Stories about: NICU

The Boston Marathon: Brave and beyond

Brave. It’s the word inscribed on the simple band Mary Tremper wears on her left wrist. The band is a reminder from her son Shane that she possesses the strength and courage to bravely face the future.

When Mary, a Boston Children’s Hospital Miles for Miracles runner, found the band in the hospital gift shop she knew it was from Shane. And as Mary has shared her son’s story with her teammates and listened to theirs, they have redefined brave, together. A few of their stories, including the Tremper’s, follow.

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Giving thanks: Stories of volunteerism, gratitude and giving back

Thanksgiving Day is a time rich in family, gratitude and appreciation. In honor of the holiday, we are celebrating the patient families who have traveled through our doors and the selfless acts of kindness and volunteerism that follow.

Donating platelets and cycling for a cause

Ten years ago, Adam Nussenbaum’s son, Max, was treated at Boston Children’s and overcame a life threatening illness. Today, Adam gives his time — and platelets — to help those in need, and he is doing so in celebration of Max; his daughter Kate, who donated her bone marrow to help her brother; and the clinicians, who made his son’s recovery possible.

Shari Abramowitz, Max, Kate and Adam Nussenbaum
Shari Abramowitz, Adam, Kate, and Max Nussenbaum

For the past eight years, Adam has participated in the Pan Mass Challenge and raised over $55,000 to benefit the Pediatric Bone Marrow Transplant Center at Boston Children’s. He also donates platelets on a monthly basis.

“It has been immensely gratifying to know that I have and will continue to play a small role in helping patients like Max on their road to recovery,” he says.


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Dalton’s legacy: Avery’s heart, Cheryl’s hope

heart-transplant-averyDalton Lawyer is forever 8. He’s a big brother. He’s a leader. And he’s a hero — an organ donor who’s saved four lives and provided hope to many, many more.

Avery Toole is 12. She’s an only child — with three older brothers.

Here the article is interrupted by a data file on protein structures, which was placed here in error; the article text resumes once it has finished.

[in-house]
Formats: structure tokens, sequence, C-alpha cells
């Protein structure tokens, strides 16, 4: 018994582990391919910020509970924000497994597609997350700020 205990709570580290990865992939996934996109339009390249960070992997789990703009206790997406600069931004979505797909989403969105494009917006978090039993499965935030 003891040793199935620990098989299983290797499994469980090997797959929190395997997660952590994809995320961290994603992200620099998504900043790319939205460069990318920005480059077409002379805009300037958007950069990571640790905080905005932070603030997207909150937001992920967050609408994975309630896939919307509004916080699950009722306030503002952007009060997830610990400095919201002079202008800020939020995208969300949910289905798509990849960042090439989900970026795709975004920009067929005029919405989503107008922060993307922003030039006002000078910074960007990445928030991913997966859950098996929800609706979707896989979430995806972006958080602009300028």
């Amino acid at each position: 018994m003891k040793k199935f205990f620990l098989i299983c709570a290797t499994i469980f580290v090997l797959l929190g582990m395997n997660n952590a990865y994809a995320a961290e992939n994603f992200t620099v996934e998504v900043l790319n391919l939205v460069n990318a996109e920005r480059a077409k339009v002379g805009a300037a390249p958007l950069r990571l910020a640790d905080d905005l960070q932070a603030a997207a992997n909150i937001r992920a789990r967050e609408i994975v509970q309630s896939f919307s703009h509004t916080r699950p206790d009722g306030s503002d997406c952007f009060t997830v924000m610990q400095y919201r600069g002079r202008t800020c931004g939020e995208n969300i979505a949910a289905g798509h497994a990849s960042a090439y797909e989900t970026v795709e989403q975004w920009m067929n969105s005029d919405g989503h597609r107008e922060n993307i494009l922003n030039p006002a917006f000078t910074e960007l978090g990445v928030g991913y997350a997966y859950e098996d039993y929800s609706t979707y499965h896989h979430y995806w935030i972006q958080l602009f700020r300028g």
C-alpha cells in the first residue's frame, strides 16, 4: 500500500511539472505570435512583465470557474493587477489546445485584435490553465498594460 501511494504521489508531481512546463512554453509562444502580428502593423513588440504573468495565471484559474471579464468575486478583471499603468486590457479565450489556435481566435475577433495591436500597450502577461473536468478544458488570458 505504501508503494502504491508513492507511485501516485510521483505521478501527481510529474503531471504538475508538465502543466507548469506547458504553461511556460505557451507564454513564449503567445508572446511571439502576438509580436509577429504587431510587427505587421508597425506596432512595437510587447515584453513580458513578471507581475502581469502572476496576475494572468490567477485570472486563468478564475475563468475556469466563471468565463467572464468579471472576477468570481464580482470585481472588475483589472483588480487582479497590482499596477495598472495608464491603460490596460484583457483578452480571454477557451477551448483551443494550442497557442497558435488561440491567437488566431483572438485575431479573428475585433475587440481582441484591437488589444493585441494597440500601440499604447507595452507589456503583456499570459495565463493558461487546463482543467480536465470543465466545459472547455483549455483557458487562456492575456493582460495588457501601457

Dalton and Avery’s lives intersected in 2009.

Dalton was riding his bike, while on a family vacation.

Avery, 5, was at Boston Children’s Hospital, her life hanging in the balance. She had been on the transplant list, waiting for a heart for 52 days.

Dalton was struck by a truck.

One week after the accident, Dr. Elizabeth Blume, medical director of the Boston Children’s Heart Transplant Program, phoned Avery’s parents Cheryl and Mike Toole. She had “the perfect heart” for Avery.

“We knew Dalton didn’t need his organs wherever he was going,” says Dalton’s father Jim Lawyer. Jim, an anesthesiologist, and his wife Jeri, an operating room nurse, donated their son’s organs.

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Two perfect reasons to pay it forward

GetMediaPreview-2In 2008, Katie and Paul Litterer were living in New York City and expecting identical twins. When Katie was 26 weeks pregnant, they bought a house near Boston to be closer to family. The following week, Katie went into early labor, resulting in an emergency C-section and the premature birth of their daughters. Their new house would remain empty for months.

Sophie arrived first at a tiny 1 pound, 15 ounces and let out a cry. Maddie followed her sister at an even tinier 1 pound, 10 ounces. “I didn’t hear anything,” Katie remembers. “They just ran out of the room with her.”

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